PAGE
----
The Linnæan System of Conchology, describing the Orders, Genera, and Species of Shells, arranged into Divisions and Families: with a view to facilitate the student's attainment of the science. SHELLS, John MAWE.

The Linnæan System of Conchology…
The Linnæan System of Conchology, describing the Orders, Genera, and Species of Shells, arranged into Divisions and Families: with a view to facilitate the student's attainment of the science.

London: printed for and sold by the author… and Longman, Hurst, Rees, Orme, and Brown, 1823.

Octavo, with 37 lithograph plates, the first of which is the handcoloured frontispiece; a fine and large copy, completely uncut in the original binding of brown boards with printed label; 16 pp Longmans advertisements dated April 1826 at start and 2 pp Mawe's own advertisements at the end.

The shells of the world, classified as per Linnaeus

A fundamental and very well illustrated classification of shells of the world by one of the leading 19th-century shell experts, a major authority on the subject. Dedicated to the President and Fellows of the Linnæan [now Linnean] Society, the body founded by Sir James Edward Smith in 1788, Mawe's book encompasses the shells of the world, many of them discoveries of the previous few decades by explorers and travellers. Mawe had been an acquirer of shells for many years, his most significant purchase having been the entire collection of William Bligh's widow Elizabeth, "for a valuable consideration", which he had offered at auction in the year preceding this publication, noting in the preface to the catalogue that "…To any voyager fond of this beautiful branch of Natural History, or to any collector resident on their shores, the South Seas offer a fine harvest; but the late Admiral Bligh had, from the situations in which his professional eminence placed him, the best opportunities of procuring whatever was most valuable and rare, from a field proverbially rich". Mawe himself both studied and acquired from those same rich fields, his geographical sources cited in the present work ranging all over the world and including New Holland, New South Wales, New Zealand, the South Seas and other parts of the "new" world.

A fundamental and very well illustrated classification of shells of the world by one of the leading 19th-century shell experts, a major authority on the subject. Dedicated to the President and Fellows of the Linnæan [now Linnean] Society, the body founded by Sir James Edward Smith in 1788, Mawe's book encompasses the shells of the world, many of them discoveries of the previous few decades by explorers and travellers. Mawe had been an acquirer of shells for many years, his most significant purchase having been the entire collection of William Bligh's widow Elizabeth, "for a valuable consideration", which he had offered at auction in the year preceding this publication, noting in the preface to the catalogue that "…To any voyager fond of this beautiful branch of Natural History, or to any collector resident on their shores, the South Seas offer a fine harvest; but the late Admiral Bligh had, from the situations in which his professional eminence placed him, the best opportunities of procuring whatever was most valuable and rare, from a field proverbially rich". Mawe himself both studied and acquired from those same rich fields, his geographical sources cited in the present work ranging all over the world and including New Holland, New South Wales, New Zealand, the South Seas and other parts of the "new" world.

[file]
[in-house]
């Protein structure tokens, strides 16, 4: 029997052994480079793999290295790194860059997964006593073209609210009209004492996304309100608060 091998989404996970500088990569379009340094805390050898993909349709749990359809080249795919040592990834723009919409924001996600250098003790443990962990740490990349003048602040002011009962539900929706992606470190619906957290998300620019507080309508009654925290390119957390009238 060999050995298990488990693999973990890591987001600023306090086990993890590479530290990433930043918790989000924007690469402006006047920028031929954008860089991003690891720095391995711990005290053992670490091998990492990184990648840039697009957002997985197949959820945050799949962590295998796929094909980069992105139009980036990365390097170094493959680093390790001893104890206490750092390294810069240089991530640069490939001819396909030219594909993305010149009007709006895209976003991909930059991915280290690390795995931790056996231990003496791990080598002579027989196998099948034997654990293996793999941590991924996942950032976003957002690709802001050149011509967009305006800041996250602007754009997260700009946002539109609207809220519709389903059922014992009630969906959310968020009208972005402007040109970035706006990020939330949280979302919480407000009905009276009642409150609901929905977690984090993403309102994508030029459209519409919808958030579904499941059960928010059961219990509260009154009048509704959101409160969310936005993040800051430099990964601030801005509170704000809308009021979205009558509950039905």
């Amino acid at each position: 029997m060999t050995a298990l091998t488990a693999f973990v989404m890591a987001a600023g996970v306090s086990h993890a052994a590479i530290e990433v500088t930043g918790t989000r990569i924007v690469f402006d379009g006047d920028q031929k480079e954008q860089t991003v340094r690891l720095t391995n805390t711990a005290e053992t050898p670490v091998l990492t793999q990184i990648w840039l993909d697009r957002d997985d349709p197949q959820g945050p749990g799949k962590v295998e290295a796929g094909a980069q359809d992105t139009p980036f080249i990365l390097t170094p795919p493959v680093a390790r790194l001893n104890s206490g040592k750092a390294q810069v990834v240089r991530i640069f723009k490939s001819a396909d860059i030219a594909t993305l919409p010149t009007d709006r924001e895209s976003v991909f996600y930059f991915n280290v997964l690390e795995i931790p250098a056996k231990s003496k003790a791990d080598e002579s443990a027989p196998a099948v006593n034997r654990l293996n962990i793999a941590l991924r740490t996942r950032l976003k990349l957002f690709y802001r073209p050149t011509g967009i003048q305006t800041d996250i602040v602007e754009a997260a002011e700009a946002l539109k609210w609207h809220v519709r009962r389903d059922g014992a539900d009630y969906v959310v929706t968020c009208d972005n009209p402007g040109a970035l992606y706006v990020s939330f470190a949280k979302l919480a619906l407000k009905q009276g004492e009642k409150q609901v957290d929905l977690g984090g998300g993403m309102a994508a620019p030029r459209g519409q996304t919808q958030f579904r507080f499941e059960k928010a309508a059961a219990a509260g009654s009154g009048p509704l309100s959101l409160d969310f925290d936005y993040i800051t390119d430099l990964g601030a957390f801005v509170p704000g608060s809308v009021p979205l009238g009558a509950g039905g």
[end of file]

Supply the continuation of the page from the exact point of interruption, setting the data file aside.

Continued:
Traveller, collector and conchologist, he also ran a flourishing business at 149 Strand. His advertisement that ends the book shows that as well as his own several publications he held a wide stock of minerals and associated apparatus, and of course shells. He offered "an extensive variety of the finest specimens" with "collections of shells for students, showing the Genera, at various prices from Three Guineas to Twenty". Offered too were "secondary shells, a great variety" and finally the tempting "Inferior Shells for Grottoes".

The beautifully drawn lithographic plates that illustrate the book were by E.A. Crouch: most authors fail to acknowledge their illustrators but Mawe flags in his Preface (p xii) that 'The plates which embellish this work are taken from specimens in our own cabinet, and we are indebted to the kindness and indefatigable exertions of an artist of the greatest talent, for the accurate and elegant delineation of them'.

Mawe was an influential figure of his period. Briefly at one time a captain in the merchant marine, he became one of the loose grouping of individuals who cherished and competed for the finds made by the explorers.

Provenance: Mary Walker (ink signature on endpaper).

Not known to Ferguson despite Australian content (an earlier work is listed as 397).

Condition Report: Joints neatly repaired.

Price (AUD): $2,850.00

US$2,141.05   Other currencies

Ref: #4505189

Condition Report